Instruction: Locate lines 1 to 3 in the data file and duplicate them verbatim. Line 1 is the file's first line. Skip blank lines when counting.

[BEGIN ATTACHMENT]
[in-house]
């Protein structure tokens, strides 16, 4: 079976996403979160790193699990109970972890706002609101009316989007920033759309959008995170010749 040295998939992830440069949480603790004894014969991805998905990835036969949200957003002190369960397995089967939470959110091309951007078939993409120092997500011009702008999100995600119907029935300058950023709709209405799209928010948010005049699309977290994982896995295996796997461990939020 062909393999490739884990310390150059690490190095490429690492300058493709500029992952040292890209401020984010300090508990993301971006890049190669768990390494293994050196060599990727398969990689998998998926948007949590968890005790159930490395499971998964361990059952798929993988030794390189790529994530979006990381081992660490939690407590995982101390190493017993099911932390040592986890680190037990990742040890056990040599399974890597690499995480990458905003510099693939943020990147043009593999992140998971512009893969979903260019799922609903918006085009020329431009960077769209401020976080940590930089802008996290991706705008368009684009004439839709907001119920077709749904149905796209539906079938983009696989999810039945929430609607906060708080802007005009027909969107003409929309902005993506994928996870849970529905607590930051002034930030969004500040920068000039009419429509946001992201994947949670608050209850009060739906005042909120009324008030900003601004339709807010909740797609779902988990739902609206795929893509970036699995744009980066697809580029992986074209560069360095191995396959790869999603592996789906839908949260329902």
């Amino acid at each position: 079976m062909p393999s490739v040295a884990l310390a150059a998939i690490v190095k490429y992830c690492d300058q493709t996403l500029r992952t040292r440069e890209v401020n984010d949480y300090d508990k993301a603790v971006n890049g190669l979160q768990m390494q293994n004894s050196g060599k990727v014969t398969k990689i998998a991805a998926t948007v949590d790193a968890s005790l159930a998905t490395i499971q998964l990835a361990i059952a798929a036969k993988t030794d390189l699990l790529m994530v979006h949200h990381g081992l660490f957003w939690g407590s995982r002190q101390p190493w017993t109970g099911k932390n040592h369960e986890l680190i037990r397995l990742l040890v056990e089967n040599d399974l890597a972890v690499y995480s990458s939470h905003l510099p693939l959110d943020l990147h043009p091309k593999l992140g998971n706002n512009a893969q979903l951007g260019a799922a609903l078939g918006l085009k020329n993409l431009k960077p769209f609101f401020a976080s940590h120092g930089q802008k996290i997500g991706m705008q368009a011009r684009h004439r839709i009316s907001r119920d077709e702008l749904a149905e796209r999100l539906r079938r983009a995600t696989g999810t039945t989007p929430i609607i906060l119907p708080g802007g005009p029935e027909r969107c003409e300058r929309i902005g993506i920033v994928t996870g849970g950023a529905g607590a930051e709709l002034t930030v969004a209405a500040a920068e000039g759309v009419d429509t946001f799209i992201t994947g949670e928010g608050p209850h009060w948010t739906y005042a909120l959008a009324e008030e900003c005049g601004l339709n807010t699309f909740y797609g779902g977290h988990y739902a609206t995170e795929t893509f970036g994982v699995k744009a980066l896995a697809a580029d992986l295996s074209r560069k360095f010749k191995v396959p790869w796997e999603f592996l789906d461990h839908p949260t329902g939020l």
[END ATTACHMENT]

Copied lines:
[in-house]
């Protein structure tokens, strides 16, 4: 079976996403979160790193699990109970972890706002609101009316989007920033759309959008995170010749 040295998939992830440069949480603790004894014969991805998905990835036969949200957003002190369960397995089967939470959110091309951007078939993409120092997500011009702008999100995600119907029935300058950023709709209405799209928010948010005049699309977290994982896995295996796997461990939020 062909393999490739884990310390150059690490190095490429690492300058493709500029992952040292890209401020984010300090508990993301971006890049190669768990390494293994050196060599990727398969990689998998998926948007949590968890005790159930490395499971998964361990059952798929993988030794390189790529994530979006990381081992660490939690407590995982101390190493017993099911932390040592986890680190037990990742040890056990040599399974890597690499995480990458905003510099693939943020990147043009593999992140998971512009893969979903260019799922609903918006085009020329431009960077769209401020976080940590930089802008996290991706705008368009684009004439839709907001119920077709749904149905796209539906079938983009696989999810039945929430609607906060708080802007005009027909969107003409929309902005993506994928996870849970529905607590930051002034930030969004500040920068000039009419429509946001992201994947949670608050209850009060739906005042909120009324008030900003601004339709807010909740797609779902988990739902609206795929893509970036699995744009980066697809580029992986074209560069360095191995396959790869999603592996789906839908949260329902």
């Amino acid at each position: 079976m062909p393999s490739v040295a884990l310390a150059a998939i690490v190095k490429y992830c690492d300058q493709t996403l500029r992952t040292r440069e890209v401020n984010d949480y300090d508990k993301a603790v971006n890049g190669l979160q768990m390494q293994n004894s050196g060599k990727v014969t398969k990689i998998a991805a998926t948007v949590d790193a968890s005790l159930a998905t490395i499971q998964l990835a361990i059952a798929a036969k993988t030794d390189l699990l790529m994530v979006h949200h990381g081992l660490f957003w939690g407590s995982r002190q101390p190493w017993t109970g099911k932390n040592h369960e986890l680190i037990r397995l990742l040890v056990e089967n040599d399974l890597a972890v690499y995480s990458s939470h905003l510099p693939l959110d943020l990147h043009p091309k593999l992140g998971n706002n512009a893969q979903l951007g260019a799922a609903l078939g918006l085009k020329n993409l431009k960077p769209f609101f401020a976080s940590h120092g930089q802008k996290i997500g991706m705008q368009a011009r684009h004439r839709i009316s907001r119920d077709e702008l749904a149905e796209r999100l539906r079938r983009a995600t696989g999810t039945t989007p929430i609607i906060l119907p708080g802007g005009p029935e027909r969107c003409e300058r929309i902005g993506i920033v994928t996870g849970g950023a529905g607590a930051e709709l002034t930030v969004a209405a500040a920068e000039g759309v009419d429509t946001f799209i992201t994947g949670e928010g608050p209850h009060w948010t739906y005042a909120l959008a009324e008030e900003c005049g601004l339709n807010t699309f909740y797609g779902g977290h988990y739902a609206t995170e795929t893509f970036g994982v699995k744009a980066l896995a697809a580029d992986l295996s074209r560069k360095f010749k191995v396959p790869w796997e999603f592996l789906d461990h839908p949260t329902g939020l």